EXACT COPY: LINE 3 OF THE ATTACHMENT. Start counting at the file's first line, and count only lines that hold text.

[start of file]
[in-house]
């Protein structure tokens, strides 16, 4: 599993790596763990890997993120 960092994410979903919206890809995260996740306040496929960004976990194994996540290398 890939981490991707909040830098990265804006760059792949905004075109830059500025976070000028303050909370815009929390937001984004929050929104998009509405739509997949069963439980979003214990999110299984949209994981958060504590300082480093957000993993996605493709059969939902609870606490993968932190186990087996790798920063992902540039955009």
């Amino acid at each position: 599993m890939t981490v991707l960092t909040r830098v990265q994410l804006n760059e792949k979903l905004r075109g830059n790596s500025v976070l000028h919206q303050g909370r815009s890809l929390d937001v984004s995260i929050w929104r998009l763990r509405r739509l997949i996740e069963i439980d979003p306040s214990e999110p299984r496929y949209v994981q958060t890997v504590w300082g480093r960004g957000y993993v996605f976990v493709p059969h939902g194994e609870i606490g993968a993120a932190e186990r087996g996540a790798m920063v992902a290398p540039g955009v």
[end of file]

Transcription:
């Amino acid at each position: 599993m890939t981490v991707l960092t909040r830098v990265q994410l804006n760059e792949k979903l905004r075109g830059n790596s500025v976070l000028h919206q303050g909370r815009s890809l929390d937001v984004s995260i929050w929104r998009l763990r509405r739509l997949i996740e069963i439980d979003p306040s214990e999110p299984r496929y949209v994981q958060t890997v504590w300082g480093r960004g957000y993993v996605f976990v493709p059969h939902g194994e609870i606490g993968a993120a932190e186990r087996g996540a790798m920063v992902a290398p540039g955009v």